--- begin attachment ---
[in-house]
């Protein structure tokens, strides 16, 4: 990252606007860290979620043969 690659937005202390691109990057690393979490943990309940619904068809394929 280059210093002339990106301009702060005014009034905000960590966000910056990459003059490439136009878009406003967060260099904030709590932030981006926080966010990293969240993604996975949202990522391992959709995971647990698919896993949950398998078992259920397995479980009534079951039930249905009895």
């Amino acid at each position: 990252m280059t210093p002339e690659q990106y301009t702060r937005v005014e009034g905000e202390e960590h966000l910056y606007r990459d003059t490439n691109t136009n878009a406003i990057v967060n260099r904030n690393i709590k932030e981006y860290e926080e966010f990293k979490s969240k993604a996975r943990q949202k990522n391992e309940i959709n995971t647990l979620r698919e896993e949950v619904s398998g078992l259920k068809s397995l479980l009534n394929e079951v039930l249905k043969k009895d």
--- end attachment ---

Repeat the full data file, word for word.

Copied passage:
[in-house]
């Protein structure tokens, strides 16, 4: 990252606007860290979620043969 690659937005202390691109990057690393979490943990309940619904068809394929 280059210093002339990106301009702060005014009034905000960590966000910056990459003059490439136009878009406003967060260099904030709590932030981006926080966010990293969240993604996975949202990522391992959709995971647990698919896993949950398998078992259920397995479980009534079951039930249905009895």
């Amino acid at each position: 990252m280059t210093p002339e690659q990106y301009t702060r937005v005014e009034g905000e202390e960590h966000l910056y606007r990459d003059t490439n691109t136009n878009a406003i990057v967060n260099r904030n690393i709590k932030e981006y860290e926080e966010f990293k979490s969240k993604a996975r943990q949202k990522n391992e309940i959709n995971t647990l979620r698919e896993e949950v619904s398998g078992l259920k068809s397995l479980l009534n394929e079951v039930l249905k043969k009895d």